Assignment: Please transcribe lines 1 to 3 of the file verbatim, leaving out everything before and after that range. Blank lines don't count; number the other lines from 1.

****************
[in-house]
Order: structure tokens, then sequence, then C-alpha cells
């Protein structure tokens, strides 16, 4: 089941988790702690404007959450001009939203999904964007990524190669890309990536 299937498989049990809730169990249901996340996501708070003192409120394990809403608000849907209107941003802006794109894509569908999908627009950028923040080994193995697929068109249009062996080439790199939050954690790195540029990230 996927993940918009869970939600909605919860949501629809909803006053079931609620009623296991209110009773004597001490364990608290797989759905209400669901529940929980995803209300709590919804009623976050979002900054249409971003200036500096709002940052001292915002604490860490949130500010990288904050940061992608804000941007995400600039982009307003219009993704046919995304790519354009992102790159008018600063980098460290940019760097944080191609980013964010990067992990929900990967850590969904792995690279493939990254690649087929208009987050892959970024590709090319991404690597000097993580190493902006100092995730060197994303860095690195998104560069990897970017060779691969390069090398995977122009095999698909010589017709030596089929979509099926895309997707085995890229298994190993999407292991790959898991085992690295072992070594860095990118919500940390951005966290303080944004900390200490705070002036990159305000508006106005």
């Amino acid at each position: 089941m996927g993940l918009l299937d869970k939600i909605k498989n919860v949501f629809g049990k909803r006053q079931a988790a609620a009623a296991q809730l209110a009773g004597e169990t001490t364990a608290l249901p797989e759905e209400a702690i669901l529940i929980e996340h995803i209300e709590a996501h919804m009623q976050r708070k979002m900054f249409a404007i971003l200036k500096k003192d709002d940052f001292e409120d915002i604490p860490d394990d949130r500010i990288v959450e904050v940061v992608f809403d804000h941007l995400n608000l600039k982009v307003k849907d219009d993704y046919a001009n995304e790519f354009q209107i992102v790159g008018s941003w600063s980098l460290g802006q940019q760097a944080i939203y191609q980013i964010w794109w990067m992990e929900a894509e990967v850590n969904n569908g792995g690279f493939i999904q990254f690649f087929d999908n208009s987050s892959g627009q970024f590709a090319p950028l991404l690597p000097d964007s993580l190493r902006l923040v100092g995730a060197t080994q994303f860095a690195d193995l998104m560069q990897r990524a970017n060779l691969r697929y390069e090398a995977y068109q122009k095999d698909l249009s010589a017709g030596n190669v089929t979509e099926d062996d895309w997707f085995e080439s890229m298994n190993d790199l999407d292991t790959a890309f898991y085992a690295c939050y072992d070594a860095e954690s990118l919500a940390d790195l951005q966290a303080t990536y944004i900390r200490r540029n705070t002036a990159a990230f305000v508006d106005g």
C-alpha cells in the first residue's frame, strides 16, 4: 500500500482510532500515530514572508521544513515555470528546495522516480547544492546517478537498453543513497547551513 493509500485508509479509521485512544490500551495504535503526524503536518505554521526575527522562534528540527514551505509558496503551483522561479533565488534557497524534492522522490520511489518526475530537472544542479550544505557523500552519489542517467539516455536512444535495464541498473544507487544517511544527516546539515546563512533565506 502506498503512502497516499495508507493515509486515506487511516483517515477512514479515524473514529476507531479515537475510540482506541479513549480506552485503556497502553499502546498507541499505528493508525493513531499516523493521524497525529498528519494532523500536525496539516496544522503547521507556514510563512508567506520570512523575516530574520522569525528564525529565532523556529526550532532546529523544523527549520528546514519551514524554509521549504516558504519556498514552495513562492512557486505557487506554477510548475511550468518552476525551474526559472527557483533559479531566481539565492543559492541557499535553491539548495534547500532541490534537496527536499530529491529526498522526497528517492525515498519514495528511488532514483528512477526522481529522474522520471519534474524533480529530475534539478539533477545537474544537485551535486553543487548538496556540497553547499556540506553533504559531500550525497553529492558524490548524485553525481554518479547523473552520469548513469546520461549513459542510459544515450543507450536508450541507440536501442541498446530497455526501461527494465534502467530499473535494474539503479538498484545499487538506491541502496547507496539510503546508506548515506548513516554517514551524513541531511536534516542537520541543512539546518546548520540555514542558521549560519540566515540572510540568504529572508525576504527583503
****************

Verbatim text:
[in-house]
Order: structure tokens, then sequence, then C-alpha cells
């Protein structure tokens, strides 16, 4: 089941988790702690404007959450001009939203999904964007990524190669890309990536 299937498989049990809730169990249901996340996501708070003192409120394990809403608000849907209107941003802006794109894509569908999908627009950028923040080994193995697929068109249009062996080439790199939050954690790195540029990230 996927993940918009869970939600909605919860949501629809909803006053079931609620009623296991209110009773004597001490364990608290797989759905209400669901529940929980995803209300709590919804009623976050979002900054249409971003200036500096709002940052001292915002604490860490949130500010990288904050940061992608804000941007995400600039982009307003219009993704046919995304790519354009992102790159008018600063980098460290940019760097944080191609980013964010990067992990929900990967850590969904792995690279493939990254690649087929208009987050892959970024590709090319991404690597000097993580190493902006100092995730060197994303860095690195998104560069990897970017060779691969390069090398995977122009095999698909010589017709030596089929979509099926895309997707085995890229298994190993999407292991790959898991085992690295072992070594860095990118919500940390951005966290303080944004900390200490705070002036990159305000508006106005």